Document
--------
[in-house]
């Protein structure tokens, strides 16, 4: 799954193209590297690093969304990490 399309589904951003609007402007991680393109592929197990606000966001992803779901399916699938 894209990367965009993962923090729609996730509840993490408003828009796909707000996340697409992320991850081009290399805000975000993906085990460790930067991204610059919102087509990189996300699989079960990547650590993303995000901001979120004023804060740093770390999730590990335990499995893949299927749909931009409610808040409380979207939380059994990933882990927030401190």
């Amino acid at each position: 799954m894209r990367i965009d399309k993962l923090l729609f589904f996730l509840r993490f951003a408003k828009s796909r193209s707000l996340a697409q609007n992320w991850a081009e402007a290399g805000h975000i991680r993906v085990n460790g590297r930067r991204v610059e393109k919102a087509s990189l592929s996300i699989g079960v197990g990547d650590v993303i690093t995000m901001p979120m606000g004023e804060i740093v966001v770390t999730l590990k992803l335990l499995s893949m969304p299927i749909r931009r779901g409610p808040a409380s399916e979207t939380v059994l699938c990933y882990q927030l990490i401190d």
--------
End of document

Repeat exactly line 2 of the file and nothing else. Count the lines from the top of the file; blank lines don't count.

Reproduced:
């Protein structure tokens, strides 16, 4: 799954193209590297690093969304990490 399309589904951003609007402007991680393109592929197990606000966001992803779901399916699938 894209990367965009993962923090729609996730509840993490408003828009796909707000996340697409992320991850081009290399805000975000993906085990460790930067991204610059919102087509990189996300699989079960990547650590993303995000901001979120004023804060740093770390999730590990335990499995893949299927749909931009409610808040409380979207939380059994990933882990927030401190």